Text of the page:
It’s ,more the route and stations than the mode. An analogous situation exists with the 512 and 550 vs the 560 and 566. In other words, the former ones have just the station pairs that a large number of people want to take transit between all day, while the latter ones don’t.

        The argument for Link in the Intl Dist – UDistrict – Northgate corridor is not really just the ridership; it’s that buses can’t physically keep up with the demand or right-of-way challenges. If you wanted a bus solution you’d have to build a tunnel anyway, so that’s most of Link’s cost right there. The 550 is apparently approaching that challenge peak hours, especially with shared DSTT capacity as a constraint. Whereas with Rainier Valley and SeaTac Link is perhaps more about “quality of service” than physical capacity contstraints.

      5. Also, some corridors are arbitrarily split between ST Express and Metro, which pulls down ST’s numbers. I-90 is split between the 554 and 2xx. Kirkland is split between the 255 and 540. Why do Bellevue and Redmond have an ST route to downtown but Kirkland doesn’t?

    2. I echo what the other guys are saying – Link is moving so many people with just 15 miles and a few stations.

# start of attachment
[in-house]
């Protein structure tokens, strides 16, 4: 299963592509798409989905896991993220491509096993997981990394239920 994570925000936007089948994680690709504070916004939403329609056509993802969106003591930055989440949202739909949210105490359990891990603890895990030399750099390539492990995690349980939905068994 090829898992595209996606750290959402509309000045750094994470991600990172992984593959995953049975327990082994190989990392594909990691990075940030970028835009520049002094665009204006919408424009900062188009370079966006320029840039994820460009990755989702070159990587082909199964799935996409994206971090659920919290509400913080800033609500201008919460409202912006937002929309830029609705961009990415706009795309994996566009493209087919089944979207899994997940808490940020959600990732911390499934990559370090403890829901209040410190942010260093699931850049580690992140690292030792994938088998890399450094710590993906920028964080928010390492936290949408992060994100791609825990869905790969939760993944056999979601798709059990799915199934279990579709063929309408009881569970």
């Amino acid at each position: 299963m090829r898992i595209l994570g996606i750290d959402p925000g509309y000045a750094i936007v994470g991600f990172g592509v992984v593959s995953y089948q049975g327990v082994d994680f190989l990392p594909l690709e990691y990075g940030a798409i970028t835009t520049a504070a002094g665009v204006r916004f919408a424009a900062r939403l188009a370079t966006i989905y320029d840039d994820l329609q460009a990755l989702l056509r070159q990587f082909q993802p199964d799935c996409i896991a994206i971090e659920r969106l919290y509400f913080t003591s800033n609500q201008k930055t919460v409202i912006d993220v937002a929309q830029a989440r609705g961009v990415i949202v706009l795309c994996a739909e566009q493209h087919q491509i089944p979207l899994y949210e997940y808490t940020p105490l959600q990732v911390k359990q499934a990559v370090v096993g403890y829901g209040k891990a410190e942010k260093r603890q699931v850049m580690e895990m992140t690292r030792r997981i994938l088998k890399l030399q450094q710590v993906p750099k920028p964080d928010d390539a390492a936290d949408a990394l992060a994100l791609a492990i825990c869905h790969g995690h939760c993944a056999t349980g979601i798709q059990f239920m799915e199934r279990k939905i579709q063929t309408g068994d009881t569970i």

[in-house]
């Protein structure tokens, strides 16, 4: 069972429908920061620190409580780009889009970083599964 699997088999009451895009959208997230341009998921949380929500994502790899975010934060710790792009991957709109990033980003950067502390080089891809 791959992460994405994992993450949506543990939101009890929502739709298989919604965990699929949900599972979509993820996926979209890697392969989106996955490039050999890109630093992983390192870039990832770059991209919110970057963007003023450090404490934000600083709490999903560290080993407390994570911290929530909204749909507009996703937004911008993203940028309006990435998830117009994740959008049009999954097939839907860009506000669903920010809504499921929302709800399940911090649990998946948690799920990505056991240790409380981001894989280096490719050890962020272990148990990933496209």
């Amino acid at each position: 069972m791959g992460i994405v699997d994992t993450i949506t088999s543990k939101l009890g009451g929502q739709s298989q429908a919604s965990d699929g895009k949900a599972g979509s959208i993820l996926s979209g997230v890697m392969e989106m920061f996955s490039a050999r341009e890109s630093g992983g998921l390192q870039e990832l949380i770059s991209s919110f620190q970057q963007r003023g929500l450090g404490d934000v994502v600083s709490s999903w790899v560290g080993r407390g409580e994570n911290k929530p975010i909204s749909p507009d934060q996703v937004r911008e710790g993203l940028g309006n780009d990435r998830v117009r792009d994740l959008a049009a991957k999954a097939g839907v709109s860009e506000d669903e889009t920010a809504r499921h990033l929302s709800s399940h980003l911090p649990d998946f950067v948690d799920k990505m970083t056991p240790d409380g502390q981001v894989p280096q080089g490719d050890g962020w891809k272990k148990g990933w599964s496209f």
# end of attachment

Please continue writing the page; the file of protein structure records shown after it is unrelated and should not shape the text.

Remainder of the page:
Ridership will go up significantly as more stations come online. It’s the best way to get to the airport.

  2. That ST 522 increase in ridership is off the hook. 18% up and even with +300K boardings as a baseline.

    1. Wonder how much of that is growth and how much is absorbing traffic from the cut 306.

  3. I have a question for ORCA Card transfer. If someone with a $2 regional pass want to take Sound Transit bus from Tacoma to Seattle. Normally, he or she needs to pay $1.5 from the E-purse. However, if he or she swipe the card in any Pierce Transit bus and leave the bus at once then board Sound Transit bus, he or she don’t need to pay anything (XFER + PASS). Does this situation really exist?

    1. No; the $2 Pierce Transit fare will only count for $2 credit toward the Sound Transit fare. He’d need to pay the additional $1.50 in cash, just as if he’d boarded that bus directly.

      1. But I think that he or she can use the $2 regional pass again to pay the extra $1.5. So the transfer worth $2 and pass covers the rest $1.5, the passenger don’t need to pay from the e-purse.

      2. If you have a $2 pass and board a $2 PT bus, then you have zero transfer credit. If you board a $3.50 ST bus, then you can reuse the pass and pay a $1.50 surcharge from e-purse, and you’ll have a $1.50 transfer credit. If you then board Sounder within two hours, you can reuse the pass and the transfer credit and pay a second $2 surcharge (depending on distance); then you’ll have a $3.50 transfer credit which I think will remain for another two hours.